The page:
By Dalia Acosta

Cuban junior high students. Photo: Caridad

HAVANA TIMES, April 26  (IPS) — Five girls and five boys are taking time to remember the hurricane that devastated their home town of Gibara in eastern Cuba two years ago, mingling their memories with their dreams, and filming images to make a video message for children in Haiti.

“What I like best is learning through playing,” said one of the primary school children selected to take part in an audiovisual production workshop in Gibara.

Without putting pressure on the children to move beyond their normal pace, the workshop asked them to think about and make a “gift for the children of Haiti,” where on Jan. 12 an earthquake demolished the capital city and claimed the lives of more than 200,000 people.

The material produced by the workshop, which is part of the Eighth Humberto Solás International Low-Budget Film Festival, will be sent to Haitian communities affected by the earthquake, with the support of the United Nations Children’s Fund (UNICEF) office in Cuba.

“When you are a victim, it’s difficult to think about other victims. So it’s important for other victims to tell you how they lived through and overcame a similar experience. One child victim of a catastrophe tells his or her story to another who is suffering now,” UNICEF representative in Cuba José Juan Ortiz told IPS.

Psycho-emotional rehabilitation is hardly ever funded by international relief in disaster situations, Ortiz said. However, such simple activities as drawing and painting, or more complex ones like creating a film, have proved highly valuable in this work.

At times of war or natural disaster, “efforts are focused on giving children water, sanitation, food and shelter, without realising that unaddressed trauma has consequences that can last a lifetime. It’s an urgent priority to work on this area,” he said.

Cuban psychologists Yuliet Cruz and Silvia Padrón initiated this project, aimed at avoiding “secondary victimisation”, a result not of the original trauma, but of the subsequent response of institutions and individuals to the victims, for example when the adults in charge focus on concrete goals rather than the experiences and processes the children are living through.

“Children are the spectators of the future, but also of the present. We wanted to give them the chance to be the filmmakers of today, exercising their right to participation and self-expression,” said Padrón at the Children’s Encounter held Wednesday Apr. 21 in Gibara.

For the first time, the Gibara Festival specifically welcomed children and adolescents by including this initiative, as well as screening films from the International Children and Youth Film Festival (FICI) held in Spain last year, and holding a special visual arts exhibition.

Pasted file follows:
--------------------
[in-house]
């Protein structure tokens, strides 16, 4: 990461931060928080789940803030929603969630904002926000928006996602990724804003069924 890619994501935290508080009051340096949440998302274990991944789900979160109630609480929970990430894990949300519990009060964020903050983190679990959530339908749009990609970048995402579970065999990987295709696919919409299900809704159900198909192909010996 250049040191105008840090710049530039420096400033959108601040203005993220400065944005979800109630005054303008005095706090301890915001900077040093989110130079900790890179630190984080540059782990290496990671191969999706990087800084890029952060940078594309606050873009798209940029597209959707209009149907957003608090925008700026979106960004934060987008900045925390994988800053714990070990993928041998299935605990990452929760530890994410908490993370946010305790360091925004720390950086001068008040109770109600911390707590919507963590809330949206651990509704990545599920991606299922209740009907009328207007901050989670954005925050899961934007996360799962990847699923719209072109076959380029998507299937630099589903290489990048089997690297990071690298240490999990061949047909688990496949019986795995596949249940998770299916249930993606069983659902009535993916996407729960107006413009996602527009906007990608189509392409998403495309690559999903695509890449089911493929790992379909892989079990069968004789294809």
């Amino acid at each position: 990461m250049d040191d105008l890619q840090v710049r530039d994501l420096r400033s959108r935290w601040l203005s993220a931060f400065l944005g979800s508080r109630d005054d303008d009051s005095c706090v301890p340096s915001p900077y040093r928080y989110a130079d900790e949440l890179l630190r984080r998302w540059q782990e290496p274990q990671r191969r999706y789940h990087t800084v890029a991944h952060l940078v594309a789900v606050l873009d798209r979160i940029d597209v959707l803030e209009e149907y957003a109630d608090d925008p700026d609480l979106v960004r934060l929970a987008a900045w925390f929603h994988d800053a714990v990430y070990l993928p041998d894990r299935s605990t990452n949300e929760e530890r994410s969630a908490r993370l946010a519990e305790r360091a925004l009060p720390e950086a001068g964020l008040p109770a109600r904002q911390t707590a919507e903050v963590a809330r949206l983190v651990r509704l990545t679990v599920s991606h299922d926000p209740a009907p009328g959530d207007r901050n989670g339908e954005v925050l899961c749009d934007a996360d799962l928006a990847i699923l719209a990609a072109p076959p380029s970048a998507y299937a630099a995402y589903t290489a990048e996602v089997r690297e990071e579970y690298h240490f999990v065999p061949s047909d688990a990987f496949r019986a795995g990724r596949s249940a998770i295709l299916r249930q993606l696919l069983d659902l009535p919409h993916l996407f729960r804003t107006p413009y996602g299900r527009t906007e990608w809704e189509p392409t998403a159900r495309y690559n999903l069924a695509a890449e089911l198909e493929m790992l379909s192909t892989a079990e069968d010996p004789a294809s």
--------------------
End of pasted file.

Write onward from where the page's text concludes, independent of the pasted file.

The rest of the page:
The Low-Budget Film Festival was conceived of to foment appreciation of films made on a shoestring, but nonetheless of high artistic quality, which portray a wealth of alternative viewpoints and are seldom shown by major distributors. This year over 1,000 movies were entered, and 300 were chosen for the competition proper.

The festival’s traditional inaugural parade was held Monday Apr. 19 through the central streets of Gibara, a fishing port also known as the White Village of Crabs. The event closed Saturday Apr. 24 after a marathon of parallel screenings, workshops, visual arts activities and concerts.

The participation of children and adolescents at the festival, which was founded by late Cuban filmmaker Humberto Solás (1941-2008), “has come to stay,” in the shape of the filmmaking workshop and film exhibit, according to the festival’s director, Sergio Benvenuto.

UNICEF’s Ortiz said the novelty of including children is “a qualitative leap forward” for the festival, which since its origin in 2004 “has achieved the very difficult feat of encouraging society, the consumers of artistic products, to make this festival their own.”

He said UNICEF will collaborate with the Low-Budget Film Festival’s creative workshops and children’s and adolescents’ film screenings, and will provide materials from similar projects the U.N. agency supports in other countries.

The festival presented an opportunity to present what Ortiz called a “friendly” text version of the Convention on the Rights of the Child, approved by the U.N. General Assembly in 1989 and ratified by 193 countries, with the exceptions of Somalia and the United States.

The booklet, illustrated by Juan Padrón, the creator of an animated cartoon character popular in Cuba, also sparked a new idea of his for a project that UNICEF is supporting: a series of one-minute animated shorts on each of the rights outlined by the Convention.

As for the children’s audiovisual workshop in Gibara, the UNICEF representative said that this activity, rather than a one-off piece of work, is intended to blaze a trail. “The material made here will be sent to Haitian children, who will then make their own video about their experiences for children in Cuba,” he said.

“And as this festival is a good place for dreaming, let’s dream that this may be the beginning of a collaboration between Gibara and something that, some time, can take shape in Haiti,” he concluded.


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